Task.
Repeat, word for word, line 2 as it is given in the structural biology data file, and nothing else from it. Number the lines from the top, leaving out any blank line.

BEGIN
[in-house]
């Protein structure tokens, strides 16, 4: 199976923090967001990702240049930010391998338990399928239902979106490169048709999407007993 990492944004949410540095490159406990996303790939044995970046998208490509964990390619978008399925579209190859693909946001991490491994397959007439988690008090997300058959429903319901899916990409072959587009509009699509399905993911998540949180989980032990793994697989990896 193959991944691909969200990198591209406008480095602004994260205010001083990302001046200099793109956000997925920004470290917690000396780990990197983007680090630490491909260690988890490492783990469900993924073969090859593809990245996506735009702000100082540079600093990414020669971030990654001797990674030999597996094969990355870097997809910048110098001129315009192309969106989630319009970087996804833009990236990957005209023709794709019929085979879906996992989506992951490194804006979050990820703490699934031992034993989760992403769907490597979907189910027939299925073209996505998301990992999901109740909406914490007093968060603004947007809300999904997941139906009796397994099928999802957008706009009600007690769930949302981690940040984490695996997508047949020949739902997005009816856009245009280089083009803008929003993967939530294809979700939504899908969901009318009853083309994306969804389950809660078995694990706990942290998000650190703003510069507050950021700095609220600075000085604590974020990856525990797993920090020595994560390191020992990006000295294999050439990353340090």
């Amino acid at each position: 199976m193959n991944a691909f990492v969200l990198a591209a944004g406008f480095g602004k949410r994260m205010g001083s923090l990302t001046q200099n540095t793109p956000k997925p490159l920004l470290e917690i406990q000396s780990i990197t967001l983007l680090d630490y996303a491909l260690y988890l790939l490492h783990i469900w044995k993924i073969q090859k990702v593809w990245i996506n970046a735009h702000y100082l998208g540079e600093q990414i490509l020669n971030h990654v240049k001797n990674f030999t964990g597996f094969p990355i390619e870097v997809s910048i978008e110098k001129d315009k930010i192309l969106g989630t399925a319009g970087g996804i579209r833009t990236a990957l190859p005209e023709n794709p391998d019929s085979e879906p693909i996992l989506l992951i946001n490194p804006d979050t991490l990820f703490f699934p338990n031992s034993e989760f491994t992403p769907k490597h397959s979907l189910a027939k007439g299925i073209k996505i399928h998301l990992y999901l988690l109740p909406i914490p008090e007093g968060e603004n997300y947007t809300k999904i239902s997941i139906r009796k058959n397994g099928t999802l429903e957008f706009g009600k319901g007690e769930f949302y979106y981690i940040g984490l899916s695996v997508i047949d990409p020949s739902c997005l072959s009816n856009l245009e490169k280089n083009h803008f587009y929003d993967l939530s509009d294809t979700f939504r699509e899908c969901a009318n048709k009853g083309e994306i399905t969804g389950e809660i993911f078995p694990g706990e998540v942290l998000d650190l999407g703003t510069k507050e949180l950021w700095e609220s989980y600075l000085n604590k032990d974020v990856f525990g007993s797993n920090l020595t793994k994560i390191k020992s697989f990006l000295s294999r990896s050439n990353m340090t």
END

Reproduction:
């Protein structure tokens, strides 16, 4: 199976923090967001990702240049930010391998338990399928239902979106490169048709999407007993 990492944004949410540095490159406990996303790939044995970046998208490509964990390619978008399925579209190859693909946001991490491994397959007439988690008090997300058959429903319901899916990409072959587009509009699509399905993911998540949180989980032990793994697989990896 193959991944691909969200990198591209406008480095602004994260205010001083990302001046200099793109956000997925920004470290917690000396780990990197983007680090630490491909260690988890490492783990469900993924073969090859593809990245996506735009702000100082540079600093990414020669971030990654001797990674030999597996094969990355870097997809910048110098001129315009192309969106989630319009970087996804833009990236990957005209023709794709019929085979879906996992989506992951490194804006979050990820703490699934031992034993989760992403769907490597979907189910027939299925073209996505998301990992999901109740909406914490007093968060603004947007809300999904997941139906009796397994099928999802957008706009009600007690769930949302981690940040984490695996997508047949020949739902997005009816856009245009280089083009803008929003993967939530294809979700939504899908969901009318009853083309994306969804389950809660078995694990706990942290998000650190703003510069507050950021700095609220600075000085604590974020990856525990797993920090020595994560390191020992990006000295294999050439990353340090």